Maharaudra, Mahāraudra, Maha-raudra: 4 definitions


Maharaudra means something in Hinduism, Sanskrit. If you want to know the exact meaning, history, etymology or English translation of this term then check out the descriptions on this page. Add your comment or reference to a book if you want to contribute to this summary article.

In Hinduism

Shilpashastra (iconography)

Source: Wisdom Library: Śilpa-śāstra

Mahāraudra (महारौद्र) is a Sanskrit name referring to one of the eight manifestations of Bhīṣaṇa, who is a form of Bhairava. According to the Rudrayāmala, there are eight main forms of Bhairava who control the eight directions of this universe. Each form (eg., Bhīṣaṇa) has a further eight sub-manifestations (eg., Mahāraudra), thus resulting in a total of 64 Bhairavas.

When depicting Mahāraudra according to traditional iconographic rules (śilpaśāstra), one should depcit him (and other forms of Bhīṣaṇa) having a yellow color and should carry in his hands the kuṇḍa, the kheṭaka, the parigha (a kind of club) and bhiṇḍipāla. The word Śilpaśāstra refers to an ancient Hindu science of arts and crafts, dealing with subjects such as painting, sculpture and iconography.

Shilpashastra book cover
context information

Shilpashastra (शिल्पशास्त्र, śilpaśāstra) represents the ancient Indian science (shastra) of creative arts (shilpa) such as sculpture, iconography and painting. Closely related to Vastushastra (architecture), they often share the same literature.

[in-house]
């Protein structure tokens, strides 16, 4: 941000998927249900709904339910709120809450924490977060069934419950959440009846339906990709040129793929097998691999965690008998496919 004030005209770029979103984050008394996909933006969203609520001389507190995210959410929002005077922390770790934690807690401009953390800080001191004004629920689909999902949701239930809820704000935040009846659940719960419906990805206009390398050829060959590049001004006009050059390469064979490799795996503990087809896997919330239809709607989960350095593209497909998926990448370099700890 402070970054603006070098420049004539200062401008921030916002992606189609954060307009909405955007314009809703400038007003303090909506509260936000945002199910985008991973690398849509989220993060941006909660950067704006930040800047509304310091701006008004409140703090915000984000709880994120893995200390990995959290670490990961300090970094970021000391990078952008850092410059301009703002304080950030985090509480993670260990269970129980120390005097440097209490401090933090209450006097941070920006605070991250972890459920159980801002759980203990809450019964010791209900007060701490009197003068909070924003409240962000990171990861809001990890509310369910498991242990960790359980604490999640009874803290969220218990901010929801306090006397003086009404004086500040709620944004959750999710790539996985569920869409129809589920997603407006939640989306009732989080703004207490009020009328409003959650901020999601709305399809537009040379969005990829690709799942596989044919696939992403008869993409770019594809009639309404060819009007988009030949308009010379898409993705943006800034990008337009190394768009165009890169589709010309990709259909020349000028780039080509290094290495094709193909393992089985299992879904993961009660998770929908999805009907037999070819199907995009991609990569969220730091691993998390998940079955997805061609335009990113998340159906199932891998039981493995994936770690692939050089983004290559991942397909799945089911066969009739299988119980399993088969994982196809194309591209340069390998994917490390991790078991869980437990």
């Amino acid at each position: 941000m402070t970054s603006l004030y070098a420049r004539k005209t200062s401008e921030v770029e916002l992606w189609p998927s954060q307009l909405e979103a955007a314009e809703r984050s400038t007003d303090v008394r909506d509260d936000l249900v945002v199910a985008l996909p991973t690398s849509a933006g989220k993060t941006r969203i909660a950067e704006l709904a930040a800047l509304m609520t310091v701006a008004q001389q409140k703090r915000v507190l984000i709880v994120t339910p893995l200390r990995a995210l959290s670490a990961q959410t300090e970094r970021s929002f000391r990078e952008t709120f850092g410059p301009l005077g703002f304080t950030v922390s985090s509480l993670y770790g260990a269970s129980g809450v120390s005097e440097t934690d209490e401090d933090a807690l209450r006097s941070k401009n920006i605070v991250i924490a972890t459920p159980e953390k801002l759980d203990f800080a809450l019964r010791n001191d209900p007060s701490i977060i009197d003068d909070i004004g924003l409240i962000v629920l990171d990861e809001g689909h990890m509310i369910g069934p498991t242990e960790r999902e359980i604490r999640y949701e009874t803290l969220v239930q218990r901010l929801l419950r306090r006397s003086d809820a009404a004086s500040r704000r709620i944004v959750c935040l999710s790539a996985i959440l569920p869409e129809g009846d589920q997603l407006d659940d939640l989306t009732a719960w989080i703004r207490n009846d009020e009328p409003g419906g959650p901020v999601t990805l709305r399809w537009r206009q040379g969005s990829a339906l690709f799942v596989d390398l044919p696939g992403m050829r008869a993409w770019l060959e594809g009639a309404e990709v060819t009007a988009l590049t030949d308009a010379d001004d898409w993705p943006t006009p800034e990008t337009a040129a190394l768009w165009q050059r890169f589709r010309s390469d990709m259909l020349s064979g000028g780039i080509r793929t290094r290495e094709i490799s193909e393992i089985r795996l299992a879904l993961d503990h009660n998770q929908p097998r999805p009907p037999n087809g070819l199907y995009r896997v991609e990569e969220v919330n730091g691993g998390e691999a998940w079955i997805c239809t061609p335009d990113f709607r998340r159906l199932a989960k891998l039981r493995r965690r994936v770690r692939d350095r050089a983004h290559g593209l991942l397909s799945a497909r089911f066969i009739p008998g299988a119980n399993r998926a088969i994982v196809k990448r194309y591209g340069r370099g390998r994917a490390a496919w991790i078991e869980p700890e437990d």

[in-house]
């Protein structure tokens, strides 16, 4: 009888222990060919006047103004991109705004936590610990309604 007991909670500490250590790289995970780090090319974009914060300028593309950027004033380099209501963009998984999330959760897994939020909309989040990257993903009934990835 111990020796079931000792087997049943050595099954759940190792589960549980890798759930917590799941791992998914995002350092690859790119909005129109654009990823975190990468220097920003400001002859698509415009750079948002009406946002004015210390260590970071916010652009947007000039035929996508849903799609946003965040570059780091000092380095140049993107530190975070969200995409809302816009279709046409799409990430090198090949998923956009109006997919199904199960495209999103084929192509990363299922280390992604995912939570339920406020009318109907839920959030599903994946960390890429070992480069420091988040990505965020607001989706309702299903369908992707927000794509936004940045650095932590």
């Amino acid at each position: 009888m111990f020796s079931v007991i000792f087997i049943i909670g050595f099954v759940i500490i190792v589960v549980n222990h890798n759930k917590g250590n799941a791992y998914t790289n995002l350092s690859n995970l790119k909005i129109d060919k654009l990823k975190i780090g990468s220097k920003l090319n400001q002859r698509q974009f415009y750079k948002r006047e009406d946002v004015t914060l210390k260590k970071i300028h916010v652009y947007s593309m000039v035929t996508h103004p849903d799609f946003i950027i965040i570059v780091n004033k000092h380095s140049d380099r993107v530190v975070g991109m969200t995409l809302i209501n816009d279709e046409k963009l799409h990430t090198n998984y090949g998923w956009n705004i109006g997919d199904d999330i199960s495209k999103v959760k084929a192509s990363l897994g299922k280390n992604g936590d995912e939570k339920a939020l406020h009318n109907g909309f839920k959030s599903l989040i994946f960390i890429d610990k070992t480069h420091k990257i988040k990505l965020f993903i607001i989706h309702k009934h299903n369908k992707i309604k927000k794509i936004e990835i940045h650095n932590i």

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Purana and Itihasa (epic history)

[«previous (M) next»] — Maharaudra in Purana glossary
Source: Puranic Encyclopedia

Mahāraudra (महारौद्र).—A Rākṣasa who was the friend of Ghaṭotkaca. He was killed by Duryodhana at the battle of Kurukṣetra. (Mahābhārata Bhīṣma Parva, Chapter 91, Verse 20).

Purana book cover
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The Purana (पुराण, purāṇas) refers to Sanskrit literature preserving ancient India’s vast cultural history, including historical legends, religious ceremonies, various arts and sciences. The eighteen mahapuranas total over 400,000 shlokas (metrical couplets) and date to at least several centuries BCE.

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Languages of India and abroad

Sanskrit-English dictionary

[«previous (M) next»] — Maharaudra in Sanskrit glossary
Source: DDSA: The practical Sanskrit-English dictionary

Mahāraudra (महारौद्र).—a. very dreadful.

-drī an epithet of Durgā.

Mahāraudra is a Sanskrit compound consisting of the terms mahā and raudra (रौद्र).

Source: Cologne Digital Sanskrit Dictionaries: Monier-Williams Sanskrit-English Dictionary

Mahāraudra (महारौद्र):—[=mahā-raudra] [from mahā > mah] mf(ā)n. very terrible, [Mahābhārata; Mārkaṇḍeya-purāṇa] (ati-m)

context information

Sanskrit, also spelled संस्कृतम् (saṃskṛtam), is an ancient language of India commonly seen as the grandmother of the Indo-European language family. Closely allied with Prakrit and Pali, Sanskrit is more exhaustive in both grammar and terms and has the most extensive collection of literature in the world, greatly surpassing its sister-languages Greek and Latin.

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